Scare-mongering ads, voter registration forms dumped in the trash and misleading statements on the stump: the list of dirty tricks sullying the US presidential election is seemingly endless.

With the high-stakes race culminating with voting Tuesday, experts warn that the unfortunately typical attempts to keep a rival's supporters from the polls or sway voters with flat out lies could end up deciding the outcome.

"If an election is close those kinds of things can matter," said Kathleen Jamieson, director of the Annenberg Public Policy Center of the University of Pennsylvania.

"We've had the chastening experience of 2000. And 2004 was close as well."

Some of the uglier tactics could end up backfiring, Jamieson said, citing a DVD sent to voters in swing states claiming to have uncovered nude photos of President Barack Obama's mother in a bondage magazine.

"The problem when that sort of sleaze is distributed is you'd have to be a hardcore partisan to believe it. It's not like they changed anyone's vote," Jamieson told AFP.

"You run the risk that you alienate more people than you mobilize."

False and misleading statements on the stump and in advertisements run the risk of alienating voters by undermining a candidate's trustworthiness.

But given the "abysmal" level of political knowledge among most voters, the payoff often outweighs the risk, said editor Brooks Jackson.

"The level of deception or the degree to which candidates stray from the facts or reality has more to do with the closeness of the election and the perception of how high the stakes are than just about anything else," he said.

"I think we can move the needle a little bit, but only by increasing the level of public knowledge. Not by shaming politicians. There's too much at stake."

Republican White House hopeful Mitt Romney recently came under fire from both Democrats and the heads of General Motors and Chrysler for ads that falsely implied an automaker rescued by Obama is now shipping American jobs to China.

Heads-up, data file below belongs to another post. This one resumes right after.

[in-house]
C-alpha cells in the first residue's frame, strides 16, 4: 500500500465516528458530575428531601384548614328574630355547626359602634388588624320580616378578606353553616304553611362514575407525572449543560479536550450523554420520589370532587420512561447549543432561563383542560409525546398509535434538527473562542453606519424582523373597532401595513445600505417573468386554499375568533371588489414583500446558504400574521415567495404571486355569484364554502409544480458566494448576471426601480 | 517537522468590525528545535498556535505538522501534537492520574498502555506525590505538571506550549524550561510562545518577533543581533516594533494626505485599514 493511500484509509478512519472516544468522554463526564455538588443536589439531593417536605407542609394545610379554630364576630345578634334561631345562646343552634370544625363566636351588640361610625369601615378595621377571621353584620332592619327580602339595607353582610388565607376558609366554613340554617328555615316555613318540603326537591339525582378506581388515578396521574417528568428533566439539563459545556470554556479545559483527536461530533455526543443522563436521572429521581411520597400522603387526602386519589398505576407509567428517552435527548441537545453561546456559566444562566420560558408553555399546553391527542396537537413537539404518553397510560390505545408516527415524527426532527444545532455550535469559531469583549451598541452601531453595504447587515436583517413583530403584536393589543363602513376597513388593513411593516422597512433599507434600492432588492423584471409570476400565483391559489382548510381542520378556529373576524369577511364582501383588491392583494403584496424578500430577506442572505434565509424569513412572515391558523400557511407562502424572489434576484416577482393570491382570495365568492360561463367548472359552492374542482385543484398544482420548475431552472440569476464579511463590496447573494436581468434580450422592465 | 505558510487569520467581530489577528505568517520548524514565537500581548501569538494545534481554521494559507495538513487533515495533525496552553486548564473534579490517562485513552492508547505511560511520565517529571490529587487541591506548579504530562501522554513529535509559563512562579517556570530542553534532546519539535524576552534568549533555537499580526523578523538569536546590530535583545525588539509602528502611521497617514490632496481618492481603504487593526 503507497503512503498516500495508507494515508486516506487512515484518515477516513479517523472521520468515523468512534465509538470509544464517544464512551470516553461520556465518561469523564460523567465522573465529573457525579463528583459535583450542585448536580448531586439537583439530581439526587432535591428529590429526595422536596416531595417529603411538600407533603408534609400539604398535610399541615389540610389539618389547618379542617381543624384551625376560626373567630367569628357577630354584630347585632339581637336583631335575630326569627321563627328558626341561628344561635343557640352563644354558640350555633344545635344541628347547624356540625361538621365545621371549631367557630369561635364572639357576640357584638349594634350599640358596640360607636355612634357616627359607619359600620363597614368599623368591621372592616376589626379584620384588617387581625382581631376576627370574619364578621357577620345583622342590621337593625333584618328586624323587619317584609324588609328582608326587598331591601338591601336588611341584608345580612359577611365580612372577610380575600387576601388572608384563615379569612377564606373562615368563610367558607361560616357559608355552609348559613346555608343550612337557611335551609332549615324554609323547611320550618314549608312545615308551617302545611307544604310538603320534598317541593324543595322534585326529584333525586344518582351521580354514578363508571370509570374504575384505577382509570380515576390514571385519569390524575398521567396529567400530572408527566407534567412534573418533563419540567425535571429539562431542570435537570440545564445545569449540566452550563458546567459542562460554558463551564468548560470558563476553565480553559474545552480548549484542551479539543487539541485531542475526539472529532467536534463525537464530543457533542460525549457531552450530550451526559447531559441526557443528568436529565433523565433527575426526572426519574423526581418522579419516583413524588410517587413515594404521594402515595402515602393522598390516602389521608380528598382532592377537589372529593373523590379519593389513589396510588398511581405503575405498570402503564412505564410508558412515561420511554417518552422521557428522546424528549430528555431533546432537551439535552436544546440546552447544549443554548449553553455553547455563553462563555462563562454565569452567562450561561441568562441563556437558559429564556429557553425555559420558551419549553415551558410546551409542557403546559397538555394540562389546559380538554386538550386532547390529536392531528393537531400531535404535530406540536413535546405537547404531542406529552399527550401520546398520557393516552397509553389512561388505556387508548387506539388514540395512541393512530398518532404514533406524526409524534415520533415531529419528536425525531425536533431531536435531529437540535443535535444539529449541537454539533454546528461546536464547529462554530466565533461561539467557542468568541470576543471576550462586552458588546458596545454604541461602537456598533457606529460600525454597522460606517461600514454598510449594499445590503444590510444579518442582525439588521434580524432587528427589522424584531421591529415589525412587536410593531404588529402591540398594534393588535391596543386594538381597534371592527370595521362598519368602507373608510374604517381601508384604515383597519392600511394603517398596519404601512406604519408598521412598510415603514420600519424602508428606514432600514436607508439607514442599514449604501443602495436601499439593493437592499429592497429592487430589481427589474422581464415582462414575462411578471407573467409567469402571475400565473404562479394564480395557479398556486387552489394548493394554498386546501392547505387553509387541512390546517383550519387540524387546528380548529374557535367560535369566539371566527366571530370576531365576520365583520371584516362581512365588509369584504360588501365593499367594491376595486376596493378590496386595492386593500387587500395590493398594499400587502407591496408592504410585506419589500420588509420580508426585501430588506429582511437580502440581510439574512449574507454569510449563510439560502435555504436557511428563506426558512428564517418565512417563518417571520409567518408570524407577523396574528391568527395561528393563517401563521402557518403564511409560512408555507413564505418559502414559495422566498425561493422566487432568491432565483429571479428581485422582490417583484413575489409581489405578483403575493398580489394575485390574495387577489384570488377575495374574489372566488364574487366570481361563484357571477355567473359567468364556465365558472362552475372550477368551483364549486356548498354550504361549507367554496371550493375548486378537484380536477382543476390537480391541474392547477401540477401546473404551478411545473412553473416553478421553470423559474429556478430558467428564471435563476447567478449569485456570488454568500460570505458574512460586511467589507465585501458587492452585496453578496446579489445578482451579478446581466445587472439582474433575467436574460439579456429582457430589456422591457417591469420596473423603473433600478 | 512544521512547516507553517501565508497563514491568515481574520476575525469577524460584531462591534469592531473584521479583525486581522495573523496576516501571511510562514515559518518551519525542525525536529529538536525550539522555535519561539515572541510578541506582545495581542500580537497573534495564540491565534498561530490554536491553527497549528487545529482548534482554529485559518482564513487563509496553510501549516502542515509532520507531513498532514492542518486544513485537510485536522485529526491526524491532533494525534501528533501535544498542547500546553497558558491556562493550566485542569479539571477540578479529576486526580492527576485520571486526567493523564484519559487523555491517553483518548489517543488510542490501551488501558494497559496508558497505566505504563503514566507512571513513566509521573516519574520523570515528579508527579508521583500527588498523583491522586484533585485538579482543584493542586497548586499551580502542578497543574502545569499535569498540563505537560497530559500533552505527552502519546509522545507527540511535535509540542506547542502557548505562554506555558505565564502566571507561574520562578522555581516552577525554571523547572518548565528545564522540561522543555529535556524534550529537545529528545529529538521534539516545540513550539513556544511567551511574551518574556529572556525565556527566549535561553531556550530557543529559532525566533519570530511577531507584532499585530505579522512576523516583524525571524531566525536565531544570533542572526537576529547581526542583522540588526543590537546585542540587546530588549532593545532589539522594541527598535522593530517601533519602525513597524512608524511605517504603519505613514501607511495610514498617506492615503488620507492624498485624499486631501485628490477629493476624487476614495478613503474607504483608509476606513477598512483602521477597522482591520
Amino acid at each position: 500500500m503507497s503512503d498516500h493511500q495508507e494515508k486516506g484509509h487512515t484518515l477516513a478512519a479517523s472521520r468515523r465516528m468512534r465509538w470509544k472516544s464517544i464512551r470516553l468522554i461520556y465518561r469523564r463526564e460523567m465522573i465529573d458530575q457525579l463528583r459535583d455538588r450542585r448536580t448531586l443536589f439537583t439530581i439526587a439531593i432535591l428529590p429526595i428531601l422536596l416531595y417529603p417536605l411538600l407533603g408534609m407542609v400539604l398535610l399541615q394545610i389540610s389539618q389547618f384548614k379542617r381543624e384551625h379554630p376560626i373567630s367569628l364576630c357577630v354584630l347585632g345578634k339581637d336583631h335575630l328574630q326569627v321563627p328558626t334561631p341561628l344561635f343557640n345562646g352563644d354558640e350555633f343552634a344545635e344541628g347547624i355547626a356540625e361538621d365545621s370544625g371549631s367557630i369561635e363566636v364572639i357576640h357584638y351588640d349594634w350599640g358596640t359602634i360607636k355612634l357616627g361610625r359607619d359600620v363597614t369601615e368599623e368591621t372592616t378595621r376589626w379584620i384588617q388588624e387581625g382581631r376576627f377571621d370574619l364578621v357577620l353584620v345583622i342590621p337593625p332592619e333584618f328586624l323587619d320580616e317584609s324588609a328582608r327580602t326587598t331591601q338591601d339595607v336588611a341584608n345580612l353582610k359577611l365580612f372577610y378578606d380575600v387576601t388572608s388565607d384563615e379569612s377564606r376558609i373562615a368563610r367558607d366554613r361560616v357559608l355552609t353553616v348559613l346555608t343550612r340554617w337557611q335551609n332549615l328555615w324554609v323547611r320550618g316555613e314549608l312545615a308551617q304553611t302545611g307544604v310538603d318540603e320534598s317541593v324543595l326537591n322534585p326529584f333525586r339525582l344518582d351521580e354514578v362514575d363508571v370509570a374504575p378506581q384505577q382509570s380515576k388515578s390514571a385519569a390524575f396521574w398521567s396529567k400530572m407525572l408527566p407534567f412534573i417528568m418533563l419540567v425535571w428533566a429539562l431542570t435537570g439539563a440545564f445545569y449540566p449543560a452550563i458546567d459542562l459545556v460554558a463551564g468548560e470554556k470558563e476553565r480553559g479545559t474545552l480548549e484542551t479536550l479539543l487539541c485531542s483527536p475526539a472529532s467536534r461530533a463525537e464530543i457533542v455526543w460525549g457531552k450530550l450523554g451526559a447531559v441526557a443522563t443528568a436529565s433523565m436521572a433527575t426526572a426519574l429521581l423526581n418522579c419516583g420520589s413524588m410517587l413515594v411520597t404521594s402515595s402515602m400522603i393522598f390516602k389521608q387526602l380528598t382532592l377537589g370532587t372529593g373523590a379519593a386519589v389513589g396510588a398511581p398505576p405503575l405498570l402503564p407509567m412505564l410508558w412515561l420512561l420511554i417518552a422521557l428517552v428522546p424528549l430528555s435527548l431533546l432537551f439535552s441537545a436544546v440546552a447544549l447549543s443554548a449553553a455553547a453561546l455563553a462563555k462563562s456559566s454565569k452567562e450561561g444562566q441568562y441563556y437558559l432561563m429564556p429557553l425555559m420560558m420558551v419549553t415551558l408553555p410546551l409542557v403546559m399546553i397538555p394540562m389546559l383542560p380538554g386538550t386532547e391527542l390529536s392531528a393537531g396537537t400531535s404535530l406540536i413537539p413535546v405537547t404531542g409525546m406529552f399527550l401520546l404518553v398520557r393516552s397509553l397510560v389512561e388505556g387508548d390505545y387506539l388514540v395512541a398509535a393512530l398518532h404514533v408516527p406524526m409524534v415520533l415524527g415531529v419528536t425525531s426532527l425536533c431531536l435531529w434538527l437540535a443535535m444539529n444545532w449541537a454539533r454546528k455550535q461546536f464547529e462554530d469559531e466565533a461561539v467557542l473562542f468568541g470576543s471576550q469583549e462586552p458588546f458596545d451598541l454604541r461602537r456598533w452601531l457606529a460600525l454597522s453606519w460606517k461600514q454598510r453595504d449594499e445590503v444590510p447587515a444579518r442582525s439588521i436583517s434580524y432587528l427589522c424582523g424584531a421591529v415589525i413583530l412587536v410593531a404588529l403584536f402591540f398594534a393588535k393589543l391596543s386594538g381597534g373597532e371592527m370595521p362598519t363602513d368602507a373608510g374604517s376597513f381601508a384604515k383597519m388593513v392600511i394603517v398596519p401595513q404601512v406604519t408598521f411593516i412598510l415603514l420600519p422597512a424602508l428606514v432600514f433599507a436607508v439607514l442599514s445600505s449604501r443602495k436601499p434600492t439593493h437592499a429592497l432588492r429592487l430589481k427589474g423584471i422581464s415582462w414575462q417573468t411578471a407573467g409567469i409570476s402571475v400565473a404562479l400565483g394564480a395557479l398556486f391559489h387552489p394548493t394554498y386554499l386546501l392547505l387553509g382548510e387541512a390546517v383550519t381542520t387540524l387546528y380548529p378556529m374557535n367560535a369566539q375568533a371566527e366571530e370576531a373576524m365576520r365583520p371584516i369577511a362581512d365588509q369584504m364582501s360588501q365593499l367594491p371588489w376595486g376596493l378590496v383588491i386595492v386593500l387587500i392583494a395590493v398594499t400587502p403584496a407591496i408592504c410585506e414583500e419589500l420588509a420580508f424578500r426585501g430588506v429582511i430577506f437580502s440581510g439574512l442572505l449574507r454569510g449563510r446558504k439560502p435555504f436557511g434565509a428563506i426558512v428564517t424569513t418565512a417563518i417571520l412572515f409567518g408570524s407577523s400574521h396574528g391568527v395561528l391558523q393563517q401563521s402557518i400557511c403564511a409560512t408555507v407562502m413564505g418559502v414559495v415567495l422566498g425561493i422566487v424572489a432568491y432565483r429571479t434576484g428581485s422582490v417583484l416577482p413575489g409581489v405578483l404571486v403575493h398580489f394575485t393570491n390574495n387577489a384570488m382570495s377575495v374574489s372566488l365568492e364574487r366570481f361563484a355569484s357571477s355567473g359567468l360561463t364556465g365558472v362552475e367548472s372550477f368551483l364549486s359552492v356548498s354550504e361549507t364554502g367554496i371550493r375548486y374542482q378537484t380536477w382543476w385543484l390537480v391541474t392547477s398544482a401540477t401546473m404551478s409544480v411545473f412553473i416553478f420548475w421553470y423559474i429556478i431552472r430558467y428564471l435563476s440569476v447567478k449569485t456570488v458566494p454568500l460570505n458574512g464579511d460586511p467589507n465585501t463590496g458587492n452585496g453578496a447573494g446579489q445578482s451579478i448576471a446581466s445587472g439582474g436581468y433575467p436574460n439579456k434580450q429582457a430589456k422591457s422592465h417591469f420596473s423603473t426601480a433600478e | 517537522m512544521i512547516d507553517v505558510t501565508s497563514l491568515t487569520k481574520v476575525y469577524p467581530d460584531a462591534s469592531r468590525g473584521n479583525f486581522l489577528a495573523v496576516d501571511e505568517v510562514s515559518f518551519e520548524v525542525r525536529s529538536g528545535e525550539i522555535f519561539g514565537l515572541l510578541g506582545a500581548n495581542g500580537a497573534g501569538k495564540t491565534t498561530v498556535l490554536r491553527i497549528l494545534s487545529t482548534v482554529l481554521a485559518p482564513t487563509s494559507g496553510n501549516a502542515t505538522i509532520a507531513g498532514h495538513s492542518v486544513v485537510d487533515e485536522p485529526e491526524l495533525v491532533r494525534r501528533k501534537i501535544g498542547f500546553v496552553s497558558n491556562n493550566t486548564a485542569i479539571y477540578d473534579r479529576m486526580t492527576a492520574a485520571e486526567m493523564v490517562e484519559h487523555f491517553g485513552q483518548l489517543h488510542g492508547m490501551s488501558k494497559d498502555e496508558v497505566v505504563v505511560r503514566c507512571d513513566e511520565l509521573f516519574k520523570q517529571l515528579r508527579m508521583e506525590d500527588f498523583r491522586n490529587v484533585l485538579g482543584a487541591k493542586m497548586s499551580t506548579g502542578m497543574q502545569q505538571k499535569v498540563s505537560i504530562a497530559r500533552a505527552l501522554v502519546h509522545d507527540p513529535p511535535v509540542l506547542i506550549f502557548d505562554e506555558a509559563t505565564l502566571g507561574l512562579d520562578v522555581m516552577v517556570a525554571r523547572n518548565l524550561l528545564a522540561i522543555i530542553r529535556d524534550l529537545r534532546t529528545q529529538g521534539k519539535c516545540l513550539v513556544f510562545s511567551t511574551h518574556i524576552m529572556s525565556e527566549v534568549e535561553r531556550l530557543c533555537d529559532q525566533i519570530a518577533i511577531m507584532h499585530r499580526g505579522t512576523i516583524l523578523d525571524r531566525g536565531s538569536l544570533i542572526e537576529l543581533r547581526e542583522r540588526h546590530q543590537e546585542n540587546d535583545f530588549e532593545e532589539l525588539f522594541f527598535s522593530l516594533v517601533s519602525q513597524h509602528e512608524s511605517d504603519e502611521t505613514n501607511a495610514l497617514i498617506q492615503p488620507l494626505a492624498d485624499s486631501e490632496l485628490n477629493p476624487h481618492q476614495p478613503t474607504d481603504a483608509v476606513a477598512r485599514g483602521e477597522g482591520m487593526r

The Obama campaign has also told its share of whoppers, including claiming that Romney plans to outlaw all abortions when he has clearly stated his support for exceptions in the case of rape, incest and a threat to the life of the mother.

Fringe presidential candidate Randall Terry, an anti-abortion activist, is able to sidestep decency laws and air gruesome ads depicting aborted fetuses by turning it into protected political speech.

One ad declares that "a vote for Obama helps Muslims murder Christians and Jews" after showing images of decapitated and bloodied bodies.

Most of the dirtiest tricks -- many of which are illegal -- are carried out by third parties. The list of known incidents is long:

- Voters in the crucial swing states of Florida and Virginia reported calls from fraudsters telling them they could cast their ballot by phone.

- The FBI is investigating letters sent to voters in Florida, many of whom were Republican, falsely claiming that election officials were questioning their citizenship.

- The Republican National Committee fired a voter registration firm long dogged by allegations of fraud after reports surfaced in September that it submitted forged forms in Florida, Colorado and Nevada.

- Another Republican contractor, Colin Small, was fired last month after he was caught tossing registration forms from Democrats in Virginia into a dumpster.

- The Democratic National Committee fired Texas staffer Stephanie Caballero after an undercover video showed her giving advice on how to vote in two states.

- The son of Virginia Congressman Jim Moran, a Democrat, resigned after the same muckraker caught him on tape talking about how to cast ballots under someone else's name.

- Billboards warning "voter fraud is a felony" in predominantly African American and Hispanic neighborhoods in the battleground state of Ohio were taken down last month after complaints they were aimed at intimidating voters.

Meanwhile, a conservative group called True the Vote has sparked fears of voter intimidation with its vow to train thousands of volunteers to challenge any "suspicious" people at the polls as they seek to ferret out voter fraud.

While tossing out voter registration forms is a serious problem, many dirty tricks don't have much of an impact on the outcome, according to elections expert Rick Hasen of the University of California, Irvine.

"What is likely to have a larger impact is changes in laws, especially laws passed by Republican legislatures, which have the potential to moderately suppress Democratic turnout such as cutting back on early voting, making registration more difficult and voter ID laws," said Hasen.